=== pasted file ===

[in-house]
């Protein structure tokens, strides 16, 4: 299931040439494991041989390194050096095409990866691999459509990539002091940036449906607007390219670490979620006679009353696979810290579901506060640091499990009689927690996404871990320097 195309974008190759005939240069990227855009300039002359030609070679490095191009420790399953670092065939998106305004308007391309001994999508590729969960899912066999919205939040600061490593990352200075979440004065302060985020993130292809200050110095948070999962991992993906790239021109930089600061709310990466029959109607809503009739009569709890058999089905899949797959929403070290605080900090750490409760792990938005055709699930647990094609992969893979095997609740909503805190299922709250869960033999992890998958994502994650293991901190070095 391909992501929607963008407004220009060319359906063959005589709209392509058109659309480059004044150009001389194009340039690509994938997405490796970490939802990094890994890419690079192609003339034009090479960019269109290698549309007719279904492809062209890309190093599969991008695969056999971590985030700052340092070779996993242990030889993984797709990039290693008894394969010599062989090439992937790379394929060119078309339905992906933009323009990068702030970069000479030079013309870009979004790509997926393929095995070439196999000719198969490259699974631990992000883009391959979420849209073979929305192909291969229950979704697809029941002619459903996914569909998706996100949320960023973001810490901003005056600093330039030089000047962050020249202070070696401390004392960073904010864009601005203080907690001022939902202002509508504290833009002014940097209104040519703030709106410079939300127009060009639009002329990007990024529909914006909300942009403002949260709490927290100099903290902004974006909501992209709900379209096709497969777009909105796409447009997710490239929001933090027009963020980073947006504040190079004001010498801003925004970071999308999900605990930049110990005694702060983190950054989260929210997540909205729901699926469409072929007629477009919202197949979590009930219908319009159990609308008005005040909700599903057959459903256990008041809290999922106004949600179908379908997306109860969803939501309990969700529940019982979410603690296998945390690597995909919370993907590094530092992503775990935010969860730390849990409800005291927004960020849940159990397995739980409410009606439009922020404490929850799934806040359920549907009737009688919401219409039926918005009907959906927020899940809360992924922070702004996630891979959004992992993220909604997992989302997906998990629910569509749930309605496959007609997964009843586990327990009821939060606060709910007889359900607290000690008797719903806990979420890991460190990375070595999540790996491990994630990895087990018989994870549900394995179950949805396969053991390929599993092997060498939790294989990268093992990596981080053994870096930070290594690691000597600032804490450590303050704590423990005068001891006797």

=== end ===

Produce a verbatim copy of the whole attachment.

[in-house]
């Protein structure tokens, strides 16, 4: 299931040439494991041989390194050096095409990866691999459509990539002091940036449906607007390219670490979620006679009353696979810290579901506060640091499990009689927690996404871990320097 195309974008190759005939240069990227855009300039002359030609070679490095191009420790399953670092065939998106305004308007391309001994999508590729969960899912066999919205939040600061490593990352200075979440004065302060985020993130292809200050110095948070999962991992993906790239021109930089600061709310990466029959109607809503009739009569709890058999089905899949797959929403070290605080900090750490409760792990938005055709699930647990094609992969893979095997609740909503805190299922709250869960033999992890998958994502994650293991901190070095 391909992501929607963008407004220009060319359906063959005589709209392509058109659309480059004044150009001389194009340039690509994938997405490796970490939802990094890994890419690079192609003339034009090479960019269109290698549309007719279904492809062209890309190093599969991008695969056999971590985030700052340092070779996993242990030889993984797709990039290693008894394969010599062989090439992937790379394929060119078309339905992906933009323009990068702030970069000479030079013309870009979004790509997926393929095995070439196999000719198969490259699974631990992000883009391959979420849209073979929305192909291969229950979704697809029941002619459903996914569909998706996100949320960023973001810490901003005056600093330039030089000047962050020249202070070696401390004392960073904010864009601005203080907690001022939902202002509508504290833009002014940097209104040519703030709106410079939300127009060009639009002329990007990024529909914006909300942009403002949260709490927290100099903290902004974006909501992209709900379209096709497969777009909105796409447009997710490239929001933090027009963020980073947006504040190079004001010498801003925004970071999308999900605990930049110990005694702060983190950054989260929210997540909205729901699926469409072929007629477009919202197949979590009930219908319009159990609308008005005040909700599903057959459903256990008041809290999922106004949600179908379908997306109860969803939501309990969700529940019982979410603690296998945390690597995909919370993907590094530092992503775990935010969860730390849990409800005291927004960020849940159990397995739980409410009606439009922020404490929850799934806040359920549907009737009688919401219409039926918005009907959906927020899940809360992924922070702004996630891979959004992992993220909604997992989302997906998990629910569509749930309605496959007609997964009843586990327990009821939060606060709910007889359900607290000690008797719903806990979420890991460190990375070595999540790996491990994630990895087990018989994870549900394995179950949805396969053991390929599993092997060498939790294989990268093992990596981080053994870096930070290594690691000597600032804490450590303050704590423990005068001891006797």